On 28th March 2011 the European Commission (the “Commission”) launched its white paper on transport - the “Roadmap to a Single European Transport Area – Towards a competitive and resource efficient transport system” (the “Roadmap”).
The Roadmap outlines 40 initiatives from the Commission all aimed at reducing Europe’s dependence on imported oil and cutting 60 % of carbon emissions in transport by 2050. Investment in energy efficiency, appropriate charging and fuelling infrastructure, cleantech and increased use of information technology systems are some of the key measures and actions which are proposed.
2050 low carbon economy vision
The launch of the Roadmap coincides with the Commission’s recently published communication entitled “Roadmap for moving to a competitive low carbon economy in 2050” (see our lawnow). In this paper the Commission outlined key cost-effective measures to help achieve an overall 80% green house gas emissions reduction by 2050. To achieve this the Commission believes that there must be a reduction of at least 60% of transport emissions by 2050 with an interim reduction of 20% by 2030. Set out below are some of the initiatives which are expected to have the greatest impact on the future of transport in Europe.
Phase out of conventionally fuelled vehicles in cities
One of the most controversial aspects in that the Roadmap calls for a 50% cut in the use of ‘conventionally-fuelled’ cars (ie. the internal combustion engine) in cities by 2030 and complete phase out in cities by 2050. Conventionally fuelled road transport is expected to be gradually replaced with electric, hydrogen and hybrid powered vehicles. Investment in fuelling and charging infrastructure for the new forms of vehicles will be key.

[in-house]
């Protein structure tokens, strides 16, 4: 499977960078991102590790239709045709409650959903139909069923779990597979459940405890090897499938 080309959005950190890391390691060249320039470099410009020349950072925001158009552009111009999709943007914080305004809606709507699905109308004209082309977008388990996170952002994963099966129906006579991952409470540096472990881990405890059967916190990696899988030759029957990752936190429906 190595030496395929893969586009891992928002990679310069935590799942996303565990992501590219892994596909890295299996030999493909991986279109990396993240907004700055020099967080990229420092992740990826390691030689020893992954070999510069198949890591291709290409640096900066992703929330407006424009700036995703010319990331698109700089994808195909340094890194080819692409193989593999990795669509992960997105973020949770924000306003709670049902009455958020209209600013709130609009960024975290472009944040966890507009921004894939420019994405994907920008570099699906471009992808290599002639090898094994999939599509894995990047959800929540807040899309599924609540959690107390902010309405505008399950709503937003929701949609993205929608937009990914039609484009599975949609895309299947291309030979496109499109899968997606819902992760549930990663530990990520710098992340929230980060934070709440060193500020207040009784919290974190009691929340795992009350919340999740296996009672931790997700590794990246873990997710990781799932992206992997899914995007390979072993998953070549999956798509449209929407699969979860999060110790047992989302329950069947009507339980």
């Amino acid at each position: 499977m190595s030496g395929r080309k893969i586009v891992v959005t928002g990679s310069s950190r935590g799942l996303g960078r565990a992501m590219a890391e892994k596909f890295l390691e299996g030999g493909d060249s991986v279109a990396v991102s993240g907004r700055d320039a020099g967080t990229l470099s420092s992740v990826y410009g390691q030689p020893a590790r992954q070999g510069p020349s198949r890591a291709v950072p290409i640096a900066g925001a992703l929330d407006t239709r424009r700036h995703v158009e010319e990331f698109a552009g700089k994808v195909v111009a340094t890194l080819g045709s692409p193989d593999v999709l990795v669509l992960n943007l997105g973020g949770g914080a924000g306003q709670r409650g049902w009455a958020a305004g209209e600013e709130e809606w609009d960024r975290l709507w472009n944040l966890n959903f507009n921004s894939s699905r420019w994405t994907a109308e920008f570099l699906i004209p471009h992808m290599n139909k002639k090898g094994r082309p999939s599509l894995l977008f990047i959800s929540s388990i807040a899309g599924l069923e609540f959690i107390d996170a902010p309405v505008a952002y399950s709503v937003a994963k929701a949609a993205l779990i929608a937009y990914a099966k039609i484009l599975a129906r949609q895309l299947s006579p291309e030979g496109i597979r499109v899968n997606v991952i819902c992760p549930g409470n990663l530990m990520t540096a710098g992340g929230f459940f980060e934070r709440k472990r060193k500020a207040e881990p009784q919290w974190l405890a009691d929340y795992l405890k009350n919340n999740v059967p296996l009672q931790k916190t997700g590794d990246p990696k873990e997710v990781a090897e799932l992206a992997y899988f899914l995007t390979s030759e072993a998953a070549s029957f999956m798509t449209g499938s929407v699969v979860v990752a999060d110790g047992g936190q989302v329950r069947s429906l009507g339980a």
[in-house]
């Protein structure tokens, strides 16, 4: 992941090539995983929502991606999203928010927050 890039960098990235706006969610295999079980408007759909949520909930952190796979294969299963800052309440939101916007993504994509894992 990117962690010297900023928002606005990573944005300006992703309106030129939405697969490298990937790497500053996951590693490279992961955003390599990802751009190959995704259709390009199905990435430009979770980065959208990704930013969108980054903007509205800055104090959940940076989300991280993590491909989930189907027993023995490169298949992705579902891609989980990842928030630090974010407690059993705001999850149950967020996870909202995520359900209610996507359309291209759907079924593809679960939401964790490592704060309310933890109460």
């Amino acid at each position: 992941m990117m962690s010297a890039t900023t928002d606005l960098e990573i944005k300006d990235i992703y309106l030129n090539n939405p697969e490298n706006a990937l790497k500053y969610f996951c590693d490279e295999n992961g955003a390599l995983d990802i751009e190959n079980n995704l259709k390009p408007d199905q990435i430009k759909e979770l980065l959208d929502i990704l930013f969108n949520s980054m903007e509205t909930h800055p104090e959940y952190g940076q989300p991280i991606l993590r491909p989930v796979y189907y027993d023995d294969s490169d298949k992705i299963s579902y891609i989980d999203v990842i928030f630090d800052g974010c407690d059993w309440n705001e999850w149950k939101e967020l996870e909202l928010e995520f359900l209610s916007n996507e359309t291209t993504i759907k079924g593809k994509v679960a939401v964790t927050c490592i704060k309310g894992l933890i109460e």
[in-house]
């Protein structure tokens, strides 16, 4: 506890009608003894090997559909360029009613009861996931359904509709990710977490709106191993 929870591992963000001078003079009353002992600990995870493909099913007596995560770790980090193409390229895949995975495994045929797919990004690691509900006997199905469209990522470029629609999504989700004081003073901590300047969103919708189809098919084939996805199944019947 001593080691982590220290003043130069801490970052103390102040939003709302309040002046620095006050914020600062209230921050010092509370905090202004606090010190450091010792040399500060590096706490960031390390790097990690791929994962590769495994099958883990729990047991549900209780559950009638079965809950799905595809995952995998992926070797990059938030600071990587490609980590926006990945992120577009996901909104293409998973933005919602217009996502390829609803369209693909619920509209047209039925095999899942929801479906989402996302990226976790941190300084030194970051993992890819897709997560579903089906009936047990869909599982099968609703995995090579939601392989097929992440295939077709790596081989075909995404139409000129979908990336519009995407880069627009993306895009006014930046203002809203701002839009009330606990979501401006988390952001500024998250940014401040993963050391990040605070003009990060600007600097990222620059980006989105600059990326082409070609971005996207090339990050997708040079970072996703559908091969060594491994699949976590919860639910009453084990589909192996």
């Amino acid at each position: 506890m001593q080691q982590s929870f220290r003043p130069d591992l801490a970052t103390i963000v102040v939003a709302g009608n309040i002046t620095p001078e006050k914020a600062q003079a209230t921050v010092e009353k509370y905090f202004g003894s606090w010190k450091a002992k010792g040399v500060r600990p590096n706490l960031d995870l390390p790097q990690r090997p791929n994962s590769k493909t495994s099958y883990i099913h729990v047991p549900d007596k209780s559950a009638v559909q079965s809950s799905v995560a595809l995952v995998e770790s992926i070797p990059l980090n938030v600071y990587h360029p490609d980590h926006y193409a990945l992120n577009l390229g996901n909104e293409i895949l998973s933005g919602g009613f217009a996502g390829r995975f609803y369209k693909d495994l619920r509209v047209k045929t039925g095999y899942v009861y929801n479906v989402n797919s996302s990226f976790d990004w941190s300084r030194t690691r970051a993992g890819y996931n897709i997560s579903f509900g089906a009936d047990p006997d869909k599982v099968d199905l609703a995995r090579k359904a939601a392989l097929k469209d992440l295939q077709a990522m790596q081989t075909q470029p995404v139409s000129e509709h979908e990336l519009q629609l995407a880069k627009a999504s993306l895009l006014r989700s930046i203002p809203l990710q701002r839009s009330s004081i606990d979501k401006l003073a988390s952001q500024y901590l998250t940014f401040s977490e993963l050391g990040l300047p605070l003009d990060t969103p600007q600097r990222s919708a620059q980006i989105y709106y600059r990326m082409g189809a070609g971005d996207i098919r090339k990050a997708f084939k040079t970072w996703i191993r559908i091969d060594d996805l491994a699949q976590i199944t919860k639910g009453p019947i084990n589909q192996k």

New transport patterns
The Commission makes clear that Europe needs a ‘core network’ of corridors, carrying large and consolidated volumes of freight and passengers traffic with high efficiency and low emissions. This, the Commission believes, can be achieved through a more extensive use of more efficient modes in multimodal combinations and the wide application of advanced technologies and supply infrastructure for clean fuels. The Commission aims to establish, with appropriate ICT, a fully functional EU-wide multimodal trans-European transport ‘core network’ by 2030 with a high quality and capacity network by 2050. Advanced logistic and market measures such as full development of an integrated European railway market, removal of restrictions on cabotage, abolition of barriers to short sea shipping, removal of distortions in taxation are listed as some of the measures that are to be applied in creating new transport patterns. The Commission is also looking for better modal choices and greater integration of modal networks (airports, ports, railways, metros and bus stations).
Technology and energy efficiency
According to the Commission the EU transport sector depends on oil and oil products for 96% of its energy needs. The Roadmap suggests that faster and cheaper transition to a more efficient and sustainable European transport system requires action on three main factors: (1) vehicles’ efficiency through new engines, materials and design; (2) cleaner energy use through new fuels and propulsion systems; (3) better use of the ‘core network’ and ICT.